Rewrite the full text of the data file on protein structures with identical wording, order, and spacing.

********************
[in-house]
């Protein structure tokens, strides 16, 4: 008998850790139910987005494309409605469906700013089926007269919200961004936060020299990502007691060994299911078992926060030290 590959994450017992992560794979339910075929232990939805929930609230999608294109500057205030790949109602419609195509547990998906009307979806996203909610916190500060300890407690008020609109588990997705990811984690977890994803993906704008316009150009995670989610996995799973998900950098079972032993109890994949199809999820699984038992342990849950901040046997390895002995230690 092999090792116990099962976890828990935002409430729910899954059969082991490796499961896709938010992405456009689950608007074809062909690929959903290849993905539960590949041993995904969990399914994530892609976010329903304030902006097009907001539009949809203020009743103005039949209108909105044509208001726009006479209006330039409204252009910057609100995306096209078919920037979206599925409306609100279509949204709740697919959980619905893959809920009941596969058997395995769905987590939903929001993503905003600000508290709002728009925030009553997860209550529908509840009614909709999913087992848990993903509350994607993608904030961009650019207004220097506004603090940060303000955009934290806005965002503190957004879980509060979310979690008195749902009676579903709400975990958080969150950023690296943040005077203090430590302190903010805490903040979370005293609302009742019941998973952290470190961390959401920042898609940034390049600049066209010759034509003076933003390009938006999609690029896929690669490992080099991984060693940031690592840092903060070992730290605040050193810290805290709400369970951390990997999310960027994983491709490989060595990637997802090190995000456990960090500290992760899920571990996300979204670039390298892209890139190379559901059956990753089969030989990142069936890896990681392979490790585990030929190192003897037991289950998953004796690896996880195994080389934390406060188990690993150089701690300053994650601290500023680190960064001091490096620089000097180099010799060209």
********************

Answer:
[in-house]
């Protein structure tokens, strides 16, 4: 008998850790139910987005494309409605469906700013089926007269919200961004936060020299990502007691060994299911078992926060030290 590959994450017992992560794979339910075929232990939805929930609230999608294109500057205030790949109602419609195509547990998906009307979806996203909610916190500060300890407690008020609109588990997705990811984690977890994803993906704008316009150009995670989610996995799973998900950098079972032993109890994949199809999820699984038992342990849950901040046997390895002995230690 092999090792116990099962976890828990935002409430729910899954059969082991490796499961896709938010992405456009689950608007074809062909690929959903290849993905539960590949041993995904969990399914994530892609976010329903304030902006097009907001539009949809203020009743103005039949209108909105044509208001726009006479209006330039409204252009910057609100995306096209078919920037979206599925409306609100279509949204709740697919959980619905893959809920009941596969058997395995769905987590939903929001993503905003600000508290709002728009925030009553997860209550529908509840009614909709999913087992848990993903509350994607993608904030961009650019207004220097506004603090940060303000955009934290806005965002503190957004879980509060979310979690008195749902009676579903709400975990958080969150950023690296943040005077203090430590302190903010805490903040979370005293609302009742019941998973952290470190961390959401920042898609940034390049600049066209010759034509003076933003390009938006999609690029896929690669490992080099991984060693940031690592840092903060070992730290605040050193810290805290709400369970951390990997999310960027994983491709490989060595990637997802090190995000456990960090500290992760899920571990996300979204670039390298892209890139190379559901059956990753089969030989990142069936890896990681392979490790585990030929190192003897037991289950998953004796690896996880195994080389934390406060188990690993150089701690300053994650601290500023680190960064001091490096620089000097180099010799060209």